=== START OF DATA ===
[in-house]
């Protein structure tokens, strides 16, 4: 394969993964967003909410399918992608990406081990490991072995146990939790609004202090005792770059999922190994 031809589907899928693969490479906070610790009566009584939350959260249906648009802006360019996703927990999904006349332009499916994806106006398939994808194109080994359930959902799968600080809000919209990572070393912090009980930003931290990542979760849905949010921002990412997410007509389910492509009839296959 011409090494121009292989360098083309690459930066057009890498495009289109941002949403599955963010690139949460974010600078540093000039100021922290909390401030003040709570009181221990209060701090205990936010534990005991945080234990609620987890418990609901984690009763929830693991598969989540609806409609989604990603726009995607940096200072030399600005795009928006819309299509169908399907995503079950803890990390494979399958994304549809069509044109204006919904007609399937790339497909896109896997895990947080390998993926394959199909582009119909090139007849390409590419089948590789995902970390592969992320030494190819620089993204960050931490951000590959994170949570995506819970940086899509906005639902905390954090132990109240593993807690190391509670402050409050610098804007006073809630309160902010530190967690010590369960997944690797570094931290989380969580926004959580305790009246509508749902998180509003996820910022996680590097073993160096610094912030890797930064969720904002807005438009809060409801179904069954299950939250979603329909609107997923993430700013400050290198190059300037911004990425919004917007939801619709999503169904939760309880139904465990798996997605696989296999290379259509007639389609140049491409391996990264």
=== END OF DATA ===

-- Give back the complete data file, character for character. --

[in-house]
């Protein structure tokens, strides 16, 4: 394969993964967003909410399918992608990406081990490991072995146990939790609004202090005792770059999922190994 031809589907899928693969490479906070610790009566009584939350959260249906648009802006360019996703927990999904006349332009499916994806106006398939994808194109080994359930959902799968600080809000919209990572070393912090009980930003931290990542979760849905949010921002990412997410007509389910492509009839296959 011409090494121009292989360098083309690459930066057009890498495009289109941002949403599955963010690139949460974010600078540093000039100021922290909390401030003040709570009181221990209060701090205990936010534990005991945080234990609620987890418990609901984690009763929830693991598969989540609806409609989604990603726009995607940096200072030399600005795009928006819309299509169908399907995503079950803890990390494979399958994304549809069509044109204006919904007609399937790339497909896109896997895990947080390998993926394959199909582009119909090139007849390409590419089948590789995902970390592969992320030494190819620089993204960050931490951000590959994170949570995506819970940086899509906005639902905390954090132990109240593993807690190391509670402050409050610098804007006073809630309160902010530190967690010590369960997944690797570094931290989380969580926004959580305790009246509508749902998180509003996820910022996680590097073993160096610094912030890797930064969720904002807005438009809060409801179904069954299950939250979603329909609107997923993430700013400050290198190059300037911004990425919004917007939801619709999503169904939760309880139904465990798996997605696989296999290379259509007639389609140049491409391996990264």